The new filter layers can be used when more specificity is needed beyond a simple keyword search. Click the “Advanced search…” link and “Add a new layer”.

    add a new layer

    Protocol fields are listed at the top of the filters list, followed by ontology terms. The gray background indicates when a field has a value based on the available Protocols.

    select field

    You can specify keywords, number ranges, and ontology terms. The Table updates in real time and you have the option to view your Protocols in a Grid view.

    property grid

    Defining Uniqueness for Mixtures

    Accurately representing Mixtures has historically been difficult. Mixtures are often present in boutique combination drugs, cosmetic formulations, complex food additives, and natural product pesticides. As such, they are an important part of numerous scientific domains and the ability to represent Mixtures in an informatics platform is advantageous.

    Defining uniqueness across Mixtures involves characterizing the specific combination of components. Each organization has different requirements when it comes to uniqueness so records are created and maintained in the desired hierarchy, and the results can be easily digested. It also facilitates the identification of novel Mixtures with distinct properties or therapeutic potential and the effect of singular component changes on such properties.

    CDD Vault now provides a configurable registration system for Mixtures which Vault Administrators can control. In the Settings > Vault > General tab, a Vault Administrator can set the "Mixture equivalence" to: None, Component name (text), Molecule, Molecule Batch:

    mixture equivalence


    When the “None” option is selected, CDD Vault does not perform any uniqueness checking on Mixtures and duplicate Mixtures are allowed.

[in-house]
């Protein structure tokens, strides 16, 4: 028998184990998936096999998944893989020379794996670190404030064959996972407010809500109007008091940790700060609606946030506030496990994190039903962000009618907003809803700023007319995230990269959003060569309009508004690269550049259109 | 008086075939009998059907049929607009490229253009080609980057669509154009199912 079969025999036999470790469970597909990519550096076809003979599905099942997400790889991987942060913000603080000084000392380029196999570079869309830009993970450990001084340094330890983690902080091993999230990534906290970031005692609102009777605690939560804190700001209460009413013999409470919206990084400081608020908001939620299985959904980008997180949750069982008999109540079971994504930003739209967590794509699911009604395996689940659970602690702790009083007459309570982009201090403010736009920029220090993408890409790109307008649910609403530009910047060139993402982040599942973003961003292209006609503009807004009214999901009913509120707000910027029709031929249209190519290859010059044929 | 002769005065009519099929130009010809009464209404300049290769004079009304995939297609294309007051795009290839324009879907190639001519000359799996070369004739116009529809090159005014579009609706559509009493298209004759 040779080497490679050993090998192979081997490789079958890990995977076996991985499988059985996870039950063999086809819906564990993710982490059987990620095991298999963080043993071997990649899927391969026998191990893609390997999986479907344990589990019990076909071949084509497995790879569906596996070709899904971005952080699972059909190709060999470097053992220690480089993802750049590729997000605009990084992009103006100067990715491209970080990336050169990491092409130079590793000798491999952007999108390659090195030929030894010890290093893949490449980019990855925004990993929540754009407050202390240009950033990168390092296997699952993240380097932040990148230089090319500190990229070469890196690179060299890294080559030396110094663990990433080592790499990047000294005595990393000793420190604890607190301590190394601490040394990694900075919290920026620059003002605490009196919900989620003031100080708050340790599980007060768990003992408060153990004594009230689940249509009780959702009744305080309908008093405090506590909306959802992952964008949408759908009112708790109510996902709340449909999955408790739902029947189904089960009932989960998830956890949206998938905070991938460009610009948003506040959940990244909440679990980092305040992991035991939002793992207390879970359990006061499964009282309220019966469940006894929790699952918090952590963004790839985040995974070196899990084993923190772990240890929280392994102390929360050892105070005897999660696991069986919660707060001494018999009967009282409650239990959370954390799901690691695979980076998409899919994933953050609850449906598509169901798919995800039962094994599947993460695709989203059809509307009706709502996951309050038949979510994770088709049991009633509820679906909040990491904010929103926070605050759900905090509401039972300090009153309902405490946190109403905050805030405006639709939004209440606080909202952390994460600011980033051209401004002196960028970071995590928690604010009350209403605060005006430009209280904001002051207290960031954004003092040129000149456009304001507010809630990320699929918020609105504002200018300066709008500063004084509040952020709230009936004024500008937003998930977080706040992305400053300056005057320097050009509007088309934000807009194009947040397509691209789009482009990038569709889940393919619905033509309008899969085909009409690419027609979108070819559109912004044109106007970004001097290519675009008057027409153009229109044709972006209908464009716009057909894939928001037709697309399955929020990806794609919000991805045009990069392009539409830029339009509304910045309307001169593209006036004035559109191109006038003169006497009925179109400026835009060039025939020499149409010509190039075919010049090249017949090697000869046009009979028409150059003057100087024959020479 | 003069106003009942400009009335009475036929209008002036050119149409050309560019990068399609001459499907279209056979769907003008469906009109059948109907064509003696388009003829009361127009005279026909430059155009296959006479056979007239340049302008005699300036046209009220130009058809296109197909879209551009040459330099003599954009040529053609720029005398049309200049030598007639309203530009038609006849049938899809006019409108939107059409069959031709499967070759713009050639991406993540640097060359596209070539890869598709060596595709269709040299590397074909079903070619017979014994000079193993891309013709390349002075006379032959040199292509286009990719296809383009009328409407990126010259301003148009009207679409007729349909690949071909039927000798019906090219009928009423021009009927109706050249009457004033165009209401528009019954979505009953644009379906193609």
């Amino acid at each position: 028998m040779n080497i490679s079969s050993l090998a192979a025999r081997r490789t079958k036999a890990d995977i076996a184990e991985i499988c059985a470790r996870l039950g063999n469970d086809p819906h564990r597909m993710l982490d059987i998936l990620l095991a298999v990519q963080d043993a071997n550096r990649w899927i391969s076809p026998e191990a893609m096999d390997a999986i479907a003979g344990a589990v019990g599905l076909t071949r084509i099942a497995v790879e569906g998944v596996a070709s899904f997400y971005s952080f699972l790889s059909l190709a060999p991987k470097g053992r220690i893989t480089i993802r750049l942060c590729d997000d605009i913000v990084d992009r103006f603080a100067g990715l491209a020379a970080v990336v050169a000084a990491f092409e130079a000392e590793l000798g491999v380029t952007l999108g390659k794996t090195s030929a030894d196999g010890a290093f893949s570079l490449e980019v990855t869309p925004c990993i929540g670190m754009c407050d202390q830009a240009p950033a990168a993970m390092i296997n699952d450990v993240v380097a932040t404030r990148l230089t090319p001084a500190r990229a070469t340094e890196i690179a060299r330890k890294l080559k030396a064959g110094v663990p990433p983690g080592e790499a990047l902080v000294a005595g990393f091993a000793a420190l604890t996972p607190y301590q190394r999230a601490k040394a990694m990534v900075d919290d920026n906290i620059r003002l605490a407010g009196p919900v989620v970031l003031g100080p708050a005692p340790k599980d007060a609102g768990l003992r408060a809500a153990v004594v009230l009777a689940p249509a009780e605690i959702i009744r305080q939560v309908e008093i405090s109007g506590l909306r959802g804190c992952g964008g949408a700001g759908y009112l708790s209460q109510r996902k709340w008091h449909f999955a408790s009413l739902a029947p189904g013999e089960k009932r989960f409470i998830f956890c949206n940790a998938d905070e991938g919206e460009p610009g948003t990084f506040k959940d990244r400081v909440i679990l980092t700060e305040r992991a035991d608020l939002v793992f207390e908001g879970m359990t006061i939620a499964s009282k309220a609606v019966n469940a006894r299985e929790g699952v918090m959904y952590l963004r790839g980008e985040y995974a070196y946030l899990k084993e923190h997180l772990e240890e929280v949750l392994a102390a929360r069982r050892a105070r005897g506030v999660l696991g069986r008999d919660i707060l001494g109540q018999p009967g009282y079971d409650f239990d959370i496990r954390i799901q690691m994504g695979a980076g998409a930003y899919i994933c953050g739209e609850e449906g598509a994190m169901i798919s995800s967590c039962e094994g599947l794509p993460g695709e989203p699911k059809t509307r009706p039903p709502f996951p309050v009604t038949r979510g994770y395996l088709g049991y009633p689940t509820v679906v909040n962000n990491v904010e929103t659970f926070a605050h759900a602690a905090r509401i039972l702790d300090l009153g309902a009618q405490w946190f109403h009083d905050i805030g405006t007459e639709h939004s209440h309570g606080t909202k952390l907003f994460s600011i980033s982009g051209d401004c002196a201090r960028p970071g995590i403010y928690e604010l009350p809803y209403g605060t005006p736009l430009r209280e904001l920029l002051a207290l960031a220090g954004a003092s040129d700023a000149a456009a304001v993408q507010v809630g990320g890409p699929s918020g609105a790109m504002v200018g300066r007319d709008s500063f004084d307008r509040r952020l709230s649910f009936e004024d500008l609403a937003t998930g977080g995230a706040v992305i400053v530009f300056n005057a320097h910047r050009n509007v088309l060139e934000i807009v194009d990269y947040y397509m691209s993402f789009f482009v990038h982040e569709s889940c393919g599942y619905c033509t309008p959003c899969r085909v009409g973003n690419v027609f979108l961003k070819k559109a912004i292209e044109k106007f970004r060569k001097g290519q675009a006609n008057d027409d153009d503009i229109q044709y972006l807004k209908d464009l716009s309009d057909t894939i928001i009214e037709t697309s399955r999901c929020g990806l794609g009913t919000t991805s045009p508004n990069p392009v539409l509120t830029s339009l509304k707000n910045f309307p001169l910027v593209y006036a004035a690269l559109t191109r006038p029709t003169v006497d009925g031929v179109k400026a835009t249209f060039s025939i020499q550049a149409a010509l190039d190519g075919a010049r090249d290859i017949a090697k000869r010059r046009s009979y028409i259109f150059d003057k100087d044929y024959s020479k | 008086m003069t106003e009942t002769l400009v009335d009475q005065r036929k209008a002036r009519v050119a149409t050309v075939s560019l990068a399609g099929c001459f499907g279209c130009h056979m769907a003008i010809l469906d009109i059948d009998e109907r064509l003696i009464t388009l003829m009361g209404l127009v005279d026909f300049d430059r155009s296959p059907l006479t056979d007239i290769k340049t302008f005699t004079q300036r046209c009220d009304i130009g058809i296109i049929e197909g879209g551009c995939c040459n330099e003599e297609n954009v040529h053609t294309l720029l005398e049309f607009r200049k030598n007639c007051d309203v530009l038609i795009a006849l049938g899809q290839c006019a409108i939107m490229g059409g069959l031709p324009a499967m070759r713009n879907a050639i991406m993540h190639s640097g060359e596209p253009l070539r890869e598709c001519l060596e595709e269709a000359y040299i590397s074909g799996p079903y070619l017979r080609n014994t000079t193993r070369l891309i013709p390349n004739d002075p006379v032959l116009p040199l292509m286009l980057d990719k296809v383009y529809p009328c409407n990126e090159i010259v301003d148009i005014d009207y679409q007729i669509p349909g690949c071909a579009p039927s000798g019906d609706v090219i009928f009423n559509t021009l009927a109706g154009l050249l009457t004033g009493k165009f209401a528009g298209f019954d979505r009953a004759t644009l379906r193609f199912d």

Component name (text)

    When the “Component name” option is selected, CDD Vault will define unique Mixtures as those having the same set of Components based on the Component Name text values. A new Mixture being registered with the exact same Component Names will be added as a new Batch of the existing Mixture.


    When the “Molecule” option is selected, CDD Vault will define unique Mixtures as those having the same combination of components based on registered Molecules. The records may or may not contain chemical structures or sequences. As long as the registered Molecules are the same, the batch and order do not matter.

    Molecule Batch

    When the “Molecule Batch” option is selected, CDD Vault will define unique Mixtures as those having the same combination of components with identical Molecule-Batch IDs. The specific Batches of each component will determine whether a new Mixture record is created.

    Helpful Hint: If your Mixture contains components which lack the specificity of the given Mixture Equivalence, the next tier down is used. This way you can still have a Mixture where the active component is a registered Molecule but the other components are common reagents which are not registered.

    This blog is authored by members of the CDD Vault community. CDD Vault is a hosted drug discovery informatics platform that securely manages both private and external biological and chemical data. It provides core functionality including chemical registrationdata visualization, inventory, and electronic lab notebook capabilities.

    Other posts you might be interested in

    View All Posts
    CDD Blog
    8 min   June 13, 2024
    Drug Discovery Industry Roundup with Barry Bunin — June, 13 2024
    Read More
    CDD Vault Updates
    4 min   June 10, 2024
    CDD Vault Update (June 2024): Add a Title, Arbitrary Lines, Add/Remove Whiskers in Dose-response Plots, Request More Bioisostere Hits, and Indent Lists in ELN
    Read More
    CDD Vault Updates
    3 min   May 24, 2024
    CDD Vault Update (May 2024 #3): Resume Vault Session & Deep Learning Enhancements: More Hits, Persist Calculated Properties
    Read More